Laws alone cannot protect elephants from humans. What's required is a working relationship between the two species, says environment historian Mahesh Rangarajan
“It is the realm with many elephants in its forests that will be truly most secure”- Someswara, about eight centuries ago – From Report of The Elephant Task Force
“The elephant can be a symbol of a larger Meta shift in human-Nnature relationship. Any such journey begins with small steps, but it also needs joining of hands, hearts and minds,” says environment historian Mahesh Rangarajan who headed the Elephant Task Force constituted by the Ministry of Environment and Forests in February 2010. The Task Force submitted its report, ‘Gajah: Securing the Future for Elephants in India', in August 2010. On its recommendation, the Centre declared the elephant as the National Heritage Animal. The steps suggested to safeguard the welfare of this magnificent animal cannot come at a better time when there are increasing conflicts between elephants and humans. The relationship between elephants and humans in India is complex and unique. Sixty per cent of Asian wild elephants are found in the country — there are said to be around 26,000 wild elephants and nearly 3,500 captive. The report of the ETF is comprehensive and deals with all aspects concerning the well-being of the elephant — from securing landscapes for them to inculcating compassion for those captive.
“I have been keen on wildlife ever since I can recall,”, says Rangarajan, who is Professor of History, University of Delhi. After graduation, he received a Rhodes scholarship and did BA and MA in Modern History from Balliol College, Oxford. He has served in the Forest Advisory Committee since 2008. He has taught environmental history and conservation in universities in India and abroad. Rangarajan, who has written several books on politics as well history of wildlife conservation, is also a well-known psephologist and political commentator.
In this interview, he talks about what needs to be done for the well-being of the elephant. Excerpts:
In what way will the elephant being declared the National Heritage Animal help it flourish?
It will raise awareness about its specific needs and serve as a flagship for reconciling culture and Nature.
What problems do you foresee in the implementation of the report of the task force?
There needs to be a great deal of coordination, and especially so of measures to secure key habitats and to mitigate conflict. In all respects, the proposed National Elephant Conservation Authority at the apex, and the committees at the Reserve-level, will give a sense of direction that has mostly been lacking.
The Forest Department has to change its mindset, while scientists and other knowledge bearers have to come up with workable solutions. Simply having ‘no go' zones will not be enough. They are a must, but not sufficient.
There are frequent reports of elephant-human conflict. What are the prime factors to be considered in trying to resolve this?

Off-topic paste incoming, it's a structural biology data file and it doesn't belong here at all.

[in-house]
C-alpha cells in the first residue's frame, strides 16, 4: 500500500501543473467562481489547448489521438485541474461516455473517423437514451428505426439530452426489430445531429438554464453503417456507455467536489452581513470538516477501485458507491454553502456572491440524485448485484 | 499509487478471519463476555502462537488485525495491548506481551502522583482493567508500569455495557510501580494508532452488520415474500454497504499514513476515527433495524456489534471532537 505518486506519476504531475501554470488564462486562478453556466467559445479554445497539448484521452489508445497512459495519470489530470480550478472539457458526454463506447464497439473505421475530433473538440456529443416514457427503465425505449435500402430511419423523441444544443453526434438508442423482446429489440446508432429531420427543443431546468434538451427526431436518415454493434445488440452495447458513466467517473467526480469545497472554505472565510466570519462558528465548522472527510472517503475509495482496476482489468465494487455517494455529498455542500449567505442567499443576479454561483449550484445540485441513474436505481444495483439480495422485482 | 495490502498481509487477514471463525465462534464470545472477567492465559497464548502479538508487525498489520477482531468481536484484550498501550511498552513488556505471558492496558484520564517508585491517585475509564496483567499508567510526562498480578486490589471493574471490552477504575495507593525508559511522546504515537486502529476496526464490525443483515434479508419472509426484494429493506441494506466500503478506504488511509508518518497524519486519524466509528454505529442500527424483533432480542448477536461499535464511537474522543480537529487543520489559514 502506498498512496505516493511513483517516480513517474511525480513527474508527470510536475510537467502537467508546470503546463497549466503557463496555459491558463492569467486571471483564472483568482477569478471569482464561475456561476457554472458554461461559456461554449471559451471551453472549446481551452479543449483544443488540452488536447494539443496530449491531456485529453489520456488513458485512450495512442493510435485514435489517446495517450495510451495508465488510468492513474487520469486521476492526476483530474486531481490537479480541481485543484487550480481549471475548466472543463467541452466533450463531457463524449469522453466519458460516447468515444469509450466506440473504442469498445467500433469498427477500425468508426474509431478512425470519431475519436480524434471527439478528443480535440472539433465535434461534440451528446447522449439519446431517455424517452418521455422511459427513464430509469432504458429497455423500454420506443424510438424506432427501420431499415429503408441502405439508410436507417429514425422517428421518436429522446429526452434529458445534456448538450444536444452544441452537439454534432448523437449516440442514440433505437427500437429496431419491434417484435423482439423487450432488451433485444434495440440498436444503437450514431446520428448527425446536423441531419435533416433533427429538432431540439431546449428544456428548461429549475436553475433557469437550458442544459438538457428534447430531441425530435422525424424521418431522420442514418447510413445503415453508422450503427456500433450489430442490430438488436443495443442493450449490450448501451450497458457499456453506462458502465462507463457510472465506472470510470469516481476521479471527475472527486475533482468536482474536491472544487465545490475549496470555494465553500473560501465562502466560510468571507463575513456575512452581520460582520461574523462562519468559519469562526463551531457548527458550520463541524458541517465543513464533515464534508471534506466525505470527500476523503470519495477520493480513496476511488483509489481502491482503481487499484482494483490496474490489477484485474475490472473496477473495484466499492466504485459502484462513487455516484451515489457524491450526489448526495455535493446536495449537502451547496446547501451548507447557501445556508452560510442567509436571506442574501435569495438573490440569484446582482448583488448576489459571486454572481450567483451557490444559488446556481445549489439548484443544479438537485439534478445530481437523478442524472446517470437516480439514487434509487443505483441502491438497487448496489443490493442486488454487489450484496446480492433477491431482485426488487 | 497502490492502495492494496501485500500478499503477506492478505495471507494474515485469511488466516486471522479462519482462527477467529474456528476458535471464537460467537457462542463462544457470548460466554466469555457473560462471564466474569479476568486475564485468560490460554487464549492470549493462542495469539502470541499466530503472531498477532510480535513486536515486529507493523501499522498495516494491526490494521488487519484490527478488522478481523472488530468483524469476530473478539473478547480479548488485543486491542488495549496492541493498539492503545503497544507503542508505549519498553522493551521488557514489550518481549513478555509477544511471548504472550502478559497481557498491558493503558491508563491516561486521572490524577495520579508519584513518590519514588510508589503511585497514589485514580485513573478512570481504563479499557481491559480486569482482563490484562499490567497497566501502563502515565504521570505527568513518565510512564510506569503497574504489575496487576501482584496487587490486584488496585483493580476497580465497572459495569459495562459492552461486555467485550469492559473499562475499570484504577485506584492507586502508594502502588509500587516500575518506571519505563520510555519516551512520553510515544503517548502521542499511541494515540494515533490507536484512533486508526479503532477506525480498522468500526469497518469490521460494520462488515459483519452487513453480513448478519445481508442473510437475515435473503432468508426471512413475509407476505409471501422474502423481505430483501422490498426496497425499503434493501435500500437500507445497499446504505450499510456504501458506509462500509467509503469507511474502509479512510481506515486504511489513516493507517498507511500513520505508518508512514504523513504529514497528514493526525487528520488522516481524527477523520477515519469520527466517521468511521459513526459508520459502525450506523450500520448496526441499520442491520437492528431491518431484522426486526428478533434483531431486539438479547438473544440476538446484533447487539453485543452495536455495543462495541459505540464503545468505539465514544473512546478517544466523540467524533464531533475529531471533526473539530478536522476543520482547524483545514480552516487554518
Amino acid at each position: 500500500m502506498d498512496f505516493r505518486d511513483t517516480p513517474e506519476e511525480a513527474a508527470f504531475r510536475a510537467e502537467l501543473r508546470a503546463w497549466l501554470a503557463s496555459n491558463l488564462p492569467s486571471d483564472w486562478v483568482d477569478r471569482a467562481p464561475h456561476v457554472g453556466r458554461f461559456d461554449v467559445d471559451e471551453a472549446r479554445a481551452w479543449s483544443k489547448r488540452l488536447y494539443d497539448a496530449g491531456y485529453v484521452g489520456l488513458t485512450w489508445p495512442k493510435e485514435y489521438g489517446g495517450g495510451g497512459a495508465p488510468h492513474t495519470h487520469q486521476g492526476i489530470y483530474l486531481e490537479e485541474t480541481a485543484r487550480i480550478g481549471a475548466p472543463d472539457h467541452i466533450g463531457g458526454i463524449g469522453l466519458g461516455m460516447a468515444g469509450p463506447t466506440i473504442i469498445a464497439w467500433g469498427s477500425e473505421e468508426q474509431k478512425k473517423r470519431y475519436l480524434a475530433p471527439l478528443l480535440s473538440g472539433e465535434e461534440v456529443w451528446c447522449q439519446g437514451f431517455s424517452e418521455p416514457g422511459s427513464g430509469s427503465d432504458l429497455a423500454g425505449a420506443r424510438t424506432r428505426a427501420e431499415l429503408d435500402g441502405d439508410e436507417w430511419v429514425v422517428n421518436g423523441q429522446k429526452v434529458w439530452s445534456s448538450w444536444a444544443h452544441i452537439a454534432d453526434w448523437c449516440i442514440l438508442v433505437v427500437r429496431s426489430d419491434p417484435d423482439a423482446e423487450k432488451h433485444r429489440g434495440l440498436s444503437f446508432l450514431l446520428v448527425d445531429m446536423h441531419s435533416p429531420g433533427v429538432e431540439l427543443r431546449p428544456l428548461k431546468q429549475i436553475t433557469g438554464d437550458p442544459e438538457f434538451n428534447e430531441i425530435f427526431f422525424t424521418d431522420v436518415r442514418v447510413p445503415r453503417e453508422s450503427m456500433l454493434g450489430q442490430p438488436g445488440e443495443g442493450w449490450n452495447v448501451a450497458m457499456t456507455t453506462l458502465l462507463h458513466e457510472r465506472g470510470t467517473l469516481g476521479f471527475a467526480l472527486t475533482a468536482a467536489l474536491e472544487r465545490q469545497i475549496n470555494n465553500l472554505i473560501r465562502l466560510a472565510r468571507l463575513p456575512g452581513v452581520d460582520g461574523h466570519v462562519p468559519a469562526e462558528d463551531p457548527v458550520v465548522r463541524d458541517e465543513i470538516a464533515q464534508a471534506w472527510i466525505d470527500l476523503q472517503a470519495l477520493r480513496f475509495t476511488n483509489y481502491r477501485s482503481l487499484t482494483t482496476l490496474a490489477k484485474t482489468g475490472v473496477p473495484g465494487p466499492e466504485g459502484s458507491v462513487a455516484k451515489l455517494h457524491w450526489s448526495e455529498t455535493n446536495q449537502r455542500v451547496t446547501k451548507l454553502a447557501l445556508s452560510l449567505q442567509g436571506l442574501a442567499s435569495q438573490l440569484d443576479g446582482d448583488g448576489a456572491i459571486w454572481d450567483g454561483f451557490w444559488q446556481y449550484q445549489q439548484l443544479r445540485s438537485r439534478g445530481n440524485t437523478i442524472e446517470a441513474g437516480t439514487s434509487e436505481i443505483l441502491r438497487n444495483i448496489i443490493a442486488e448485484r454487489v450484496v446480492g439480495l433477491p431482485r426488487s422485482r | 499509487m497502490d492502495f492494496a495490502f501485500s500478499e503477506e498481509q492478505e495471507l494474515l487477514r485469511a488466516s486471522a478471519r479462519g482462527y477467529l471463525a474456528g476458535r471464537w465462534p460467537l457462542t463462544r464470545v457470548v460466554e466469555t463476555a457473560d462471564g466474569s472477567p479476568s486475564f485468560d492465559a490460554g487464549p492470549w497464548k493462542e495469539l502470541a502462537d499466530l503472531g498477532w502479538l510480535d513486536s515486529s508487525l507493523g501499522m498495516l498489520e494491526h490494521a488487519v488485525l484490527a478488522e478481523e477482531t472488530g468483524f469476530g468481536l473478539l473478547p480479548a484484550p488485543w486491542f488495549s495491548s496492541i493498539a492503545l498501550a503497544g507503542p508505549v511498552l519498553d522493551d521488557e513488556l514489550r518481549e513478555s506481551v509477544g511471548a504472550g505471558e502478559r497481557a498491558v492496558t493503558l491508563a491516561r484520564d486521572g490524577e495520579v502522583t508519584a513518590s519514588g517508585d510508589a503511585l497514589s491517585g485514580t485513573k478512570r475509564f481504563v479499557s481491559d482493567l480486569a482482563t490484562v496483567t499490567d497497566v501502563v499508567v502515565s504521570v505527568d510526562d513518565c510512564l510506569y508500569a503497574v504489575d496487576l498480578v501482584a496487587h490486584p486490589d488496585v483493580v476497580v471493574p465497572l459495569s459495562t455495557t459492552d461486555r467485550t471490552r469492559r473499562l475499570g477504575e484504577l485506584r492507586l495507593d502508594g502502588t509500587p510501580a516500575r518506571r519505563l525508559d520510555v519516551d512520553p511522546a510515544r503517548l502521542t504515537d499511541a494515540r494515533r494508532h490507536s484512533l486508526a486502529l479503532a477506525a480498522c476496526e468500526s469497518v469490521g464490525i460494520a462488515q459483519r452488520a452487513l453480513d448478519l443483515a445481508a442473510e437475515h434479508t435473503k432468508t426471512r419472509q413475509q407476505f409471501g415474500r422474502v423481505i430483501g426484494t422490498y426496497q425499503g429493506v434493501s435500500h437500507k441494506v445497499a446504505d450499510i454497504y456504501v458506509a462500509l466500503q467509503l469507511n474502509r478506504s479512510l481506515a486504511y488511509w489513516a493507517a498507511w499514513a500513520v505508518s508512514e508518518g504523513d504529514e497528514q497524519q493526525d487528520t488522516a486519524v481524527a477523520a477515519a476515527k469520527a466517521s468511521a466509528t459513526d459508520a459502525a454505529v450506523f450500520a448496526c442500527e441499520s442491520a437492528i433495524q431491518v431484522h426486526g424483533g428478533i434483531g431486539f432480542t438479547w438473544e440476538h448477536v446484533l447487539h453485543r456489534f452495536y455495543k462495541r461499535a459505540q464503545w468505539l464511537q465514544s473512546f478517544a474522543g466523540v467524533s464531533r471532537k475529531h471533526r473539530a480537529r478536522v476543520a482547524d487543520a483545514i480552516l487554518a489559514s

Most of all, there needs to be regular hearings twice a year — sowing and harvest time — with the new Rs. 3 lakh compensation for loss of life. While no human life can ever be made up for, at least this will aid families in economic terms.
Innovative methods such as grain for grain, and collective farmer-maintained fencing need to be expanded. These are far more preferable than simply building barriers. Institutions need to be more open and responsive, and in turn, elected representatives should be part of the hearings and committees to ensure accountability.
How much has development affected the situation of elephants?
Significantly. Securing the 88 corridors from large projects is vital, as these link together populations that will otherwise get isolated and in future in-breed.
Menace of poachers, securing habitat — which of these needs priority?
Poaching for ivory is more under control than in the 1990s, though its long-term impacts due to highly skewed sex ratios will be felt for long. Habitat protection and also helping mitigate the human-elephant conflict, both through preventive and pro-active measures, is a top priority.
Should we draw from the way elephants have been conserved elsewhere in the world?
There is much to be drawn from elsewhere especially in the ways in which science can aid design of interventions. But we in India too have much to offer, especially on how to combine sensitivity to elephants with compassion for humans who live in proximity to them. The comparisons of Africa / Asia will not help beyond a point. The Asian species are more threatened by habitat loss than ivory trade, and have also been depleted in the past by live capture.
The future of elephants in the country depends on political will or stronger support from the public, or strict implementation of laws?
We need a working relationship with elephants as a species as they are also close to human beings in terms of emotional intelligence and social life. For this, what is crucial is the way in which science, culture and citizen come together to minimise conflict and keep viable habitats intact.